A few months ago when Knausgaard fever was sweeping these States, I saw some people promulgating the argument that if a woman had done what Knausgaard did, no one would have cared. Or even worse, she would be derided as self-indulgent and banal.
To my ears that argument has always had a bullshitty ring to it for various reasons, and, well, now I think we have the closest thing possible to proof that it’s wrong. The Italian author Elena Ferrante (a pseudonym) is beginning to catch on big time in the States (see her in The New . . . continue reading, and add your comments
Just reminiscing, but now that we’re talking about Mitchell it seems relevant to share the time I watched the Cloud Atlas movie somewhere over the Atlantic Ocean en route from Istanbul. It was roughly the 20th hour of one of the longest, most wearying aviation experiences of my life, and I needed something.
All in all, probably a really interesting way to experience the movie. I recall it being extremely well made and very entertaining in a “take my mind off of the fact that I’m dead tired and can’t sleep and have 10 more hours of aviation ahead . . . continue reading, and add your comments
So I’ve got a little something in the latest issue of Drunken Boat.
If you’ll indulge me in some meta commentary, the origin of this essay is a little interesting (at least to me). I’m a fan of Michael Haneke’s films, and eventually I got to his film The Seventh Continent. This was Haneke’s first movie, and it bears a lot of the marks of the long career in theater that preceded his becoming a director, so maybe this helps account for the fact that this thing got to me like nothing of Haneke’s I’d ever seen. And . . . continue reading, and add your comments
I don’t really know why, but a new book from Haruki Murakami always seems to have a bit of that wow factor, even though I’ve pretty much had my moment with Murakami’s work. Not that I wouldn’t get to these eventually, just that he’s not really the guy I’m aching to read, and hasn’t been for some time.
Anyway, hot on the heels of Colorless Tsukuru Tazaki and His Years of Pilgrimage comes The Strange Library in December.
“The Strange Library,” which will be published in the United States by Knopf this December, is narrated by . . . continue reading, and add your comments
Another high-profile pan for David Mitchell’s newest. I think Mitchell is pretty seriously overrated, but most people in the media and the industry seem to love him. (I can still recall the enormous lines at BEA to grab a prized galley . . .) So it’s interesting that a book with this much hype and PR muscle behind it can have such a blemished debut. Doesn’t happen often.
What goes wrong? In part, The Bone Clocks falls apart in the same way all supernatural and horror stories fall apart: It shows the monster, and once it shows the . . . continue reading, and add your comments
There are a lot of really obvious takes on this that you are probably already thinking of. To me, the interesting/scary thing about this is that we have lots and lots of people in this country who seem unable to understand that one might write a work of fiction for any reason other than wish-fulfillment. That, plus, um, all the movies about mass shootings?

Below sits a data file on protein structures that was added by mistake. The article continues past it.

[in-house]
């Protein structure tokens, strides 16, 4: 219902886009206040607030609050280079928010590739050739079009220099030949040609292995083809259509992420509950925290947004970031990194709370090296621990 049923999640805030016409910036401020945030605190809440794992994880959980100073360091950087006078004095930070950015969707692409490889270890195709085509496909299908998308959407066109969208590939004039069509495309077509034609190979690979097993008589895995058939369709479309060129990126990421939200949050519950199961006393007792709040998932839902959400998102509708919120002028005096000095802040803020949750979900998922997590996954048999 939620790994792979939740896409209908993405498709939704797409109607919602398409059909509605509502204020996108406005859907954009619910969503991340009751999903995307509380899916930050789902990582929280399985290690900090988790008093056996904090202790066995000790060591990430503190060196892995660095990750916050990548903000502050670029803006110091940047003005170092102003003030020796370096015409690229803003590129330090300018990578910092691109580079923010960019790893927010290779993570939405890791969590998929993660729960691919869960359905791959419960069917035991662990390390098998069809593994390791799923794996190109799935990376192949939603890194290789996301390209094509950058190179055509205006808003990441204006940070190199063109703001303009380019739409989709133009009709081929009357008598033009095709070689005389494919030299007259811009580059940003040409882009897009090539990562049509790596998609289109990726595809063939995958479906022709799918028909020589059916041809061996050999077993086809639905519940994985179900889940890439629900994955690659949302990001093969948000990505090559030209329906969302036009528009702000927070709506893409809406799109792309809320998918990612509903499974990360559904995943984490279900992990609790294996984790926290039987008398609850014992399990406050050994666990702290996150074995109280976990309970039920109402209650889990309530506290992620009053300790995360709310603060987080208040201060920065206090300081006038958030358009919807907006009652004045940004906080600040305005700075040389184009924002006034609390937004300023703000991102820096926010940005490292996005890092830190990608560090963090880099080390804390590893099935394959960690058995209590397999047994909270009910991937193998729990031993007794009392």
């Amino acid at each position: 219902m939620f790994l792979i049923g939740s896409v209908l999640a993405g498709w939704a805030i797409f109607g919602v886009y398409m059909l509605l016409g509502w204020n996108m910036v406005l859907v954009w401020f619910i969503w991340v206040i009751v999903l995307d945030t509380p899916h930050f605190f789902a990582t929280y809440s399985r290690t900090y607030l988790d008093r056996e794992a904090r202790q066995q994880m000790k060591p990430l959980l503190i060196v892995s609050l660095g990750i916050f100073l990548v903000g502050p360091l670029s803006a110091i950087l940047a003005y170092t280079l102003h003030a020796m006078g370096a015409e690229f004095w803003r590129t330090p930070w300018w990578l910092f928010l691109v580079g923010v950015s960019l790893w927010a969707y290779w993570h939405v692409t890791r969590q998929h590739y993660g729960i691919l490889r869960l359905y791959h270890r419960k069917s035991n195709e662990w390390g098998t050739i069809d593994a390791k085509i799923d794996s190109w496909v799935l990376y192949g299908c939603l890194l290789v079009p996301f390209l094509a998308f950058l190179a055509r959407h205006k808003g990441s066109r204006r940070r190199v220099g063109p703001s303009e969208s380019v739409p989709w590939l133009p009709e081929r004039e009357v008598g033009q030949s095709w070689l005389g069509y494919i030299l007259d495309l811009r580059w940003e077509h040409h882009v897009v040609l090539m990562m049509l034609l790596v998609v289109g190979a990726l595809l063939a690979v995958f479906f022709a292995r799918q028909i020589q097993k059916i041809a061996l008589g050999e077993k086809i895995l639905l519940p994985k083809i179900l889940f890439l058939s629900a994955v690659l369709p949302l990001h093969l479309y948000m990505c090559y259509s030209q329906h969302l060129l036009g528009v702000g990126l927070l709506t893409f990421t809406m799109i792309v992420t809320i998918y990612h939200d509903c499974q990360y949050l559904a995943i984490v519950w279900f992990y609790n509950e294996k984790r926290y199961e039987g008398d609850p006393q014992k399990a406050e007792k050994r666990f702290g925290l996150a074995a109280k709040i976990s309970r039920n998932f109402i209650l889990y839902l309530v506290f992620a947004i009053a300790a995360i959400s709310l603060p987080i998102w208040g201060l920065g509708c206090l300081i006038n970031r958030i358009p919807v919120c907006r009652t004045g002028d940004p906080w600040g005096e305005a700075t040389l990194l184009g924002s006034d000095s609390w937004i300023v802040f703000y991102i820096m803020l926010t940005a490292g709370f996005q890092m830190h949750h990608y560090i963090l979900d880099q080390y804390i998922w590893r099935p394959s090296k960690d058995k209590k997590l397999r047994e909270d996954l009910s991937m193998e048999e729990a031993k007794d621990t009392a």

A 23-year-old teacher at a Cambridge, Maryland, middle school has been placed on leave and—in the words of a local news report—”taken in for an emergency medical evaluation” for publishing, under a pseudonym, a . . . continue reading, and add your comments
For the record, James Wood’s take on Mitchell is pretty much my own. Dude can write for days, but I rarely feel that there is any greater meaning or insight to get out of his books.
Mitchell has plenty to tell, but does he have much to say? “Cloud Atlas” offered an impressive narrative parquet, but what else was it? In that novel, to take an example, Robert Frobisher, a composer working in the nineteen-thirties, is writing a musical piece called “Cloud Atlas Sextet”; later in the book, in the pulp-fiction tale set in nineteen-seventies California, a character . . . continue reading, and add your comments
Music & Literature unearths a sroty of Ann Quin and publishes it. If the name is new to you, have a look here.
Nice interview with Bela Tarr’s cinematographer, Fred Kelemen, discussing the film The Turin Horse (which I recently watched, and which is incredible). Even the brief intro to this interview is packed with more insight than most things you’re likely to read on this film.
Scope: In Tarr’s films one is always aware of the camera and its relationship to physical space. His cinema and your cinema make the viewer quite aware of the physical space and the relationship—either close or far—of where the camera is to bodies and space. Was that something you were immediately aware of in . . . continue reading, and add your comments
All publishing this fall. Pretty nice list. Good on Publishers Weekly.